- Erik Lehnsherr/Magneto again in the X-Men film series, played by Ian McKellen in the original trilogy and the future of X-Men: Days of Future Past and Michael Fassbender in the "prequel" series that started with X-Men: First Class. Magneto's most impressive feats include:
- Lifting the Golden Gate bridge of San Francisco to allow his army to attack the Cure-producing facility in X-Men: The Last Stand.
- Lifting a submarine out of the water in First Class.
- Lifting a whole stadium in Days of Future Past.
- Manipulating the entire Earth's magnetic field once he's empowered by En Sabah Nur/Apocalypse in X-Men: Apocalypse, to the point where it's stated that he's destroying "everything built since the Bronze Age."
- The Dresden Files: Earth magic includes magnetism in its purview. While Harry's go-to elemental magics are fire and wind, he sometimes carries a Sword Cane bearing carved runes that allow him to throw guns and such around.
- In Mistborn: The Original Trilogy, Coinshots can Push on metal of any sort except Aluminum (whether or not it's magnetic) by burning steel, whilst Lurchers can Pull the same way by burning Iron (Mistborn can do both). Pushing metals causes them to fly directly away from the protagonist's center of mass (or causes the protagonist to fly away from the metal if the piece of metal is large or being pushed against something large and unyielding), while iron causes the metal to fly towards the protagonist or the protagonist to fly towards the metal (subject to the same limitations).
- Please Don't Tell My Parents I'm a Supervillain. Claire has electricity gloves which can magnetically stick to walls (letting her climb walls) or make people magnetic (letting her stick other people to walls).
- The servant Karkash from The Zombie Knight has power over electromagnetic fields, giving him both magnetism and lightning powers. He's kind of oddly matched with Hector, who's an iron materializer; Hector can neutralize Karkash's lightning by creating lightning rods, but Karkash's magnetism can use Hector's iron constructs against him if Hector can't uncreate them in time. Karkash can also fly by wearing chunks of iron under his clothes and moving those.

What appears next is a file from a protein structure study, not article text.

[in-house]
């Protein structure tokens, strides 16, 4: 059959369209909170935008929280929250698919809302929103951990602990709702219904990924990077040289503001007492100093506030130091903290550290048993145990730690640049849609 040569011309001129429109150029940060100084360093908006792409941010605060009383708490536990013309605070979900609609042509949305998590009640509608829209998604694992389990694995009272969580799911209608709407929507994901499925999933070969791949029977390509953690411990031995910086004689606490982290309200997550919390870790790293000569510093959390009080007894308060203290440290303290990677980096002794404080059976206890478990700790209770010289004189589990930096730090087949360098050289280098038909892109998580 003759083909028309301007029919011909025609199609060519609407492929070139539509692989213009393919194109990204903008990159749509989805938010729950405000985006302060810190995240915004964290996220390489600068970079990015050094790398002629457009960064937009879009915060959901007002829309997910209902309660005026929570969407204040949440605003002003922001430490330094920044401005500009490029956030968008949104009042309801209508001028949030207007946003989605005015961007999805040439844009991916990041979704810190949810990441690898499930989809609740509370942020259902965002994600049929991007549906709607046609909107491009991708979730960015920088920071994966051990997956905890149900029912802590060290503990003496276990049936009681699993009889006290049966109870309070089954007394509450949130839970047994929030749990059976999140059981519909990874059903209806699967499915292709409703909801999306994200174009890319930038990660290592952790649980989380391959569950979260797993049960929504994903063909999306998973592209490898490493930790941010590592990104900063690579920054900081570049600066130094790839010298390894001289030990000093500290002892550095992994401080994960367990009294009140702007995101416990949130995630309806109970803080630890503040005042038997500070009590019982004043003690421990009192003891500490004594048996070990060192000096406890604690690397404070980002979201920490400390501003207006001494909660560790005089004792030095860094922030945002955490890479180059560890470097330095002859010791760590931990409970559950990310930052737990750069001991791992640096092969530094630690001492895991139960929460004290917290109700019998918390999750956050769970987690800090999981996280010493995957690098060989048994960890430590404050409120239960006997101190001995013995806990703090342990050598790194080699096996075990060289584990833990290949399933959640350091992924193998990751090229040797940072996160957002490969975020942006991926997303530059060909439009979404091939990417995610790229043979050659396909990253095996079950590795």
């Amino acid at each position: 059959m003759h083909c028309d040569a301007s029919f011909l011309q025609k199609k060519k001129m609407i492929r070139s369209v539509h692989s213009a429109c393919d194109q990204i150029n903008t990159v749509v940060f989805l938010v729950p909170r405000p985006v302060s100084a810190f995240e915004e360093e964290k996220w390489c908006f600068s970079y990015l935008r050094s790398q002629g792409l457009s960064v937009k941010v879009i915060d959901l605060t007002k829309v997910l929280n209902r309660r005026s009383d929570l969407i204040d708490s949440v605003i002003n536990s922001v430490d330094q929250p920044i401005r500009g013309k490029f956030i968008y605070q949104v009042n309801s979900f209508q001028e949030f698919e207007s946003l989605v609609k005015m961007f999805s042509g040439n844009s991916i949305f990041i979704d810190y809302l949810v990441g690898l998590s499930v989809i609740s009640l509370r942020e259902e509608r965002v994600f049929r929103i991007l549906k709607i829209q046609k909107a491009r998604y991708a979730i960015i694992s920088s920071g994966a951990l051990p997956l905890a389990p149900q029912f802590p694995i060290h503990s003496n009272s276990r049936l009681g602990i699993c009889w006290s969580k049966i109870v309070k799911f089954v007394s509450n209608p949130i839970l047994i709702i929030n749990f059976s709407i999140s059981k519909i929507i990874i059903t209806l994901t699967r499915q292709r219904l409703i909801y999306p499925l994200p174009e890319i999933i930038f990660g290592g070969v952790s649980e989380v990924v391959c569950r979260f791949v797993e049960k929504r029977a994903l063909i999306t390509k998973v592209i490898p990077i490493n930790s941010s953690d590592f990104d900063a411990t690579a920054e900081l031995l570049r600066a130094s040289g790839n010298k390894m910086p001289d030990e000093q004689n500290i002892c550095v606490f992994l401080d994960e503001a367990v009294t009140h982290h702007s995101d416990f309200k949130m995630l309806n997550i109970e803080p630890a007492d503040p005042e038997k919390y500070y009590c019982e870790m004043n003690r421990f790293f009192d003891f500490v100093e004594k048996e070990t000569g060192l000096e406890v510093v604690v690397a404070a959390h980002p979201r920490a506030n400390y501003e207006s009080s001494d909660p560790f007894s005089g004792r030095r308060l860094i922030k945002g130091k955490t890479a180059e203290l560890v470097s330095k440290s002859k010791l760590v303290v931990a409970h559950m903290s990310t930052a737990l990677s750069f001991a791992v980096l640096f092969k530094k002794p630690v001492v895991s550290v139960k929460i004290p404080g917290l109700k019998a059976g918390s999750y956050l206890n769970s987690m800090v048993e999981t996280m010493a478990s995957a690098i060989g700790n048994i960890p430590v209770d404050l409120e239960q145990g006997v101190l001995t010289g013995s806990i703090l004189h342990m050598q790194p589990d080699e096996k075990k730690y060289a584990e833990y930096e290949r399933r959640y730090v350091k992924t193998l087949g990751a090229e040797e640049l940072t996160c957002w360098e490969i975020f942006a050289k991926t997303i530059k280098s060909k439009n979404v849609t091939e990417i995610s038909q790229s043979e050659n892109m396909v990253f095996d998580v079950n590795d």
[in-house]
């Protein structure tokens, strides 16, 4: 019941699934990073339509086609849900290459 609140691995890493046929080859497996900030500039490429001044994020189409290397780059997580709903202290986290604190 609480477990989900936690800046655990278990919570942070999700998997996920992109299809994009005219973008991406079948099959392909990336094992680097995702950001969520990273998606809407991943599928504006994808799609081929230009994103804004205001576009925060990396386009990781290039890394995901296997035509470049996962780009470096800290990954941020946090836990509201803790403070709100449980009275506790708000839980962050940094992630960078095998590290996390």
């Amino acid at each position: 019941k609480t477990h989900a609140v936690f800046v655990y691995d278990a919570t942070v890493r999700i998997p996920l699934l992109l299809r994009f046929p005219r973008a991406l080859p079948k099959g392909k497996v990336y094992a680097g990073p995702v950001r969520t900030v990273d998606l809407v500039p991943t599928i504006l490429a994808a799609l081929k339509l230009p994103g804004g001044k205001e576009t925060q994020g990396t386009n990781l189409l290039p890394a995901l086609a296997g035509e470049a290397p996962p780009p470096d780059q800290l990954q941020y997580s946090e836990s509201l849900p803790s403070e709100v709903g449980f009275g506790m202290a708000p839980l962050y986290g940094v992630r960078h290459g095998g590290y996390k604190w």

- In The Villains Series, one of Eli's victims, Beth Kirk, has magnetism powers. She acquired her powers only recently and didn't have the time to master them, hence they weren't enough to save her from Eli.
- Chosen, the fourth book of Alex Verus, introduces Dhruv Chaundhury, an adept with magnetic manipulation powers. He uses them to hurl small metal spheres at his targets.
- Mighty Med: One of Experion's powers.
- In Sanctuary, Nikola Tesla becomes magnetized after losing his vampirism and Shock and Awe powers. He can pull metal towards his hands from long distance. And retains that power after becoming a vampire again.
- Smallville: In "Magnetic", Seth Nelson gains the power to control magnetism. This also allows him a form of Mind Control by manipulating the brain's electromagnetic activity.
- The kaiju Antlar from Ultraman, an Antlion Monster who can fire a beam of magnetic energy from between his mandibles capable of pulling a jumbo jet from the sky. He can also magnetize enemies to drag them into his massive mandibles. In fact, his Boss Subtitles is even "Magnetic Monster".
- Return of Ultraman had another kaiju nicknamed "Magnetic Monster" called Magnedon. Like Antlar, Magnedon can produce magnetism powerful enough to pull down a plane. Unlike Antlar, Magnedon is a Gentle Giant whose powers are naturally emitted from his body, meaning any harm it does is totally unintentional. Unfortunately, MAT and Ultraman Jack are forced to kill it due to the hazards the otherwise harmless creature poses.
- In Dawn of a New Age: Oldport Blues, Jemimah has a form of esoteric magnetism as part of her superpower. By touching an object, she can imbue it with a field that repels her at speed (or repels the object, if it's smaller than her).
- The power Telekinesis can be given the special effect "Magnetic" and the Disadvantage "only affects metallic objects", which would reduce its cost. The disadvantage could be made even greater by limiting it to only affecting iron or iron alloys (such as steel).
- In the supplement Enemies III, the super villainess Gaussian had magnetic powers which depend on the planet's magnetic field. She can fire a Magnetic Blast that affect targets wearing metal armor or clothing, create a magnetic force field and fly.
- DC Heroes 3rd Edition. The Mental power Magnetic Control allowed the Character to create and manipulate magnetic fields. This allowed hurling metal objects at an opponent to cause Physical damage, defending against attacks by metallic objects (swords, bullets, robots etc.), and simply moving metal objects around.
- Dungeons & Dragons: Lodestone marauders can create powerful magnetic bursts to either send metallic objects flying away, typically to disarm enemies and knock down those wearing metal armor, or attract them towards themselves, usually in order to yank metal objects out of other creatures' hands and make them stick to the lodestone marauder's body. In addition, a magnetic aura surrounds them at all times, making it difficult to strike them properly with metallic weapons.
- Myriad Song: Towsers can take the "Towser Magnetics" Gift. It allows them to walk on magnetic surfaces and intercept radio signals, as well as allowing their brawling attacks to ignore armor.
- Psionics: The Next Stage in Human Evolution: